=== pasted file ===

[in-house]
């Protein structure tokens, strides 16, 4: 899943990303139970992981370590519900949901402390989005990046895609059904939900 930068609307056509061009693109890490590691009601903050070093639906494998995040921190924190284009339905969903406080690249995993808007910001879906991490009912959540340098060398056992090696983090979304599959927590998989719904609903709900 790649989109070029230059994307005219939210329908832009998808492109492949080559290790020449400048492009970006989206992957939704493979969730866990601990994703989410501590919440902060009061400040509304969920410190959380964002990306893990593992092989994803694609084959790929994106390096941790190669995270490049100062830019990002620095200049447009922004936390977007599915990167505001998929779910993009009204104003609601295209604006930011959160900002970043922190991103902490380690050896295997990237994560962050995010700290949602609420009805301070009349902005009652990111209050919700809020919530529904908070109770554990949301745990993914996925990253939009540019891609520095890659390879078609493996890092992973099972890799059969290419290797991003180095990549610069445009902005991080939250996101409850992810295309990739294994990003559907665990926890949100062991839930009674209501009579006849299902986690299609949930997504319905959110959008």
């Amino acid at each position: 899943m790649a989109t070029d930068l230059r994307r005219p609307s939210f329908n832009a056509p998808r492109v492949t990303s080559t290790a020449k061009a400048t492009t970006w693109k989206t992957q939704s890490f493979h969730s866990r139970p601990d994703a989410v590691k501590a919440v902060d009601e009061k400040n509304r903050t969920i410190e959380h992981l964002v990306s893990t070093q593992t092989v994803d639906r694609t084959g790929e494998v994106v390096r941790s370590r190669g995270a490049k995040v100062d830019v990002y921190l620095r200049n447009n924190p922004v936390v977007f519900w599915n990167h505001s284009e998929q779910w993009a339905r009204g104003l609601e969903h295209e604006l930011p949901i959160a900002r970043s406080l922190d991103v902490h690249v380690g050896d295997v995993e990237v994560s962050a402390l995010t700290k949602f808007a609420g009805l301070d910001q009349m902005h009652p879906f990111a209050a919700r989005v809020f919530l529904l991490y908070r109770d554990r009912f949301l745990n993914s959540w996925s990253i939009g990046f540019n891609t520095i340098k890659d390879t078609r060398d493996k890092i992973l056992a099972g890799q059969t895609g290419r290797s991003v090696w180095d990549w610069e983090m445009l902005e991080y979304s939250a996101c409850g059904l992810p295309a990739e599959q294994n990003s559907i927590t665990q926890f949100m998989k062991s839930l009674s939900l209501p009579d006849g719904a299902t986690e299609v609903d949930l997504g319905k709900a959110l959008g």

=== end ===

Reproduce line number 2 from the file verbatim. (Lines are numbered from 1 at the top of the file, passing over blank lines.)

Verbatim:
């Protein structure tokens, strides 16, 4: 899943990303139970992981370590519900949901402390989005990046895609059904939900 930068609307056509061009693109890490590691009601903050070093639906494998995040921190924190284009339905969903406080690249995993808007910001879906991490009912959540340098060398056992090696983090979304599959927590998989719904609903709900 790649989109070029230059994307005219939210329908832009998808492109492949080559290790020449400048492009970006989206992957939704493979969730866990601990994703989410501590919440902060009061400040509304969920410190959380964002990306893990593992092989994803694609084959790929994106390096941790190669995270490049100062830019990002620095200049447009922004936390977007599915990167505001998929779910993009009204104003609601295209604006930011959160900002970043922190991103902490380690050896295997990237994560962050995010700290949602609420009805301070009349902005009652990111209050919700809020919530529904908070109770554990949301745990993914996925990253939009540019891609520095890659390879078609493996890092992973099972890799059969290419290797991003180095990549610069445009902005991080939250996101409850992810295309990739294994990003559907665990926890949100062991839930009674209501009579006849299902986690299609949930997504319905959110959008």